It’s the investment process, stupid!

It did come as a surprise to us and many other people that Donald Trump won the presidential election in USA.

Initially markets reacted negatively, especially in Asia. However, by the time the European markets opened Trump had made his acceptance speech and calmed the nerves with his very toned down rhetoric. At the end of the day European and US indices finished the day up and the US$ was down only slightly against Sterling and the Euro.

What implications does this have for our portfolio, the TB Saracen Global Income & Growth Fund? Do be honest, not a lot. We are very bottom up driven stock pickers. Our process leads us to invest in market leaders that can grow top line, earnings and dividends and will experience a revaluation over the medium term. While we are not driven by top down macro we do expect the global economy to grow at low rates for the next few years. We are not concerned about a global recession.

Going into the election we had the most cyclically positioned portfolio in decades. We started selling bond proxies in the staples space about 18 months ago as we believe these shares are too expensive for the growth they offer. We also expected bond yields to rise, regardless of who would win the oval office. This theme has started to pay off and we expect it to gain momentum in the coming months.

On the other side the fund is pretty fully weighted in financials, healthcare and industrials. Financials is almost a pair trade to the staples theme as rising bond yields will help the fundamentals of banks and insurance companies. Banks have been largely recapitalised, have less leverage and bigger capital buffers than they had in the last 10 years and are out of favour with investors. We believe at current valuations these shares are attractive investment opportunities for us.

Our exposure to healthcare has been increasing since the start of the year. Pharmaceutical shares have not reacted like other defensives bond proxies. The main reason was the concern over a Hillary Clinton presidency and a consequent crack down on drug pricing. However, we were less worried about a potential political intervention as Clinton would have not had the support from the Senate or the House of Representatives. We felt that healthcare stocks had been overly penalised. Again, our holdings are fundamentally solid companies, with strong pipelines and attractive valuations. We would have expected a positive contribution to our performance over the medium term even with a Clinton presidency.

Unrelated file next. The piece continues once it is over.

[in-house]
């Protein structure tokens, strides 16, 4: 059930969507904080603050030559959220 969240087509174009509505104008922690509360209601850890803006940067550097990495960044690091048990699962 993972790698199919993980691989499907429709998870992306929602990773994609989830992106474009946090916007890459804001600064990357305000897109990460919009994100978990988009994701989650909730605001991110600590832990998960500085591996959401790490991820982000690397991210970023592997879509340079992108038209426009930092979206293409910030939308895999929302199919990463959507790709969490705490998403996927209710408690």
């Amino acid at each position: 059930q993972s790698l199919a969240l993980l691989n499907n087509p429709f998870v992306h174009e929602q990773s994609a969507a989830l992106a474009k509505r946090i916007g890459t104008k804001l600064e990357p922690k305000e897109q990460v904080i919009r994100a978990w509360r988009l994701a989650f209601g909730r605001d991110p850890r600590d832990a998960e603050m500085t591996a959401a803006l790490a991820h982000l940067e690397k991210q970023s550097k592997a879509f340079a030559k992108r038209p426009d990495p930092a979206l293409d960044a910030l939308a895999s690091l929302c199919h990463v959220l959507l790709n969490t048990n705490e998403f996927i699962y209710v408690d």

Industrials will benefit from increased infrastructure spending, which was a policy for both candidates and should happen not just in the US but also in Europe.

Saracen Fund Managers has a very rigorous process in place. We have a long-term investment horizon and forecast out 5 years, which helps us identify things that the market is not looking at today. Our analysis is bottom up and we try to see through the noise. As was the case with Brexit it is important to stick with your process and not panic. We believe our portfolio is full of fundamentally strong and attractively valued investments that will deliver regardless who is running the largest economy in the world. We only slightly tweaked our portfolio in the aftermath of Brexit and we are not intending to change it now after the US election. The point of having a process is to stick to it. This has proved to be a profitable approach for us. It also helps our clients to structure their portfolios and have visibility in any market condition.

Graham H Campbell – Chief Executive Officer
David M Keir – Head of Research
Bettina Edmondson – Global Investment Analyst

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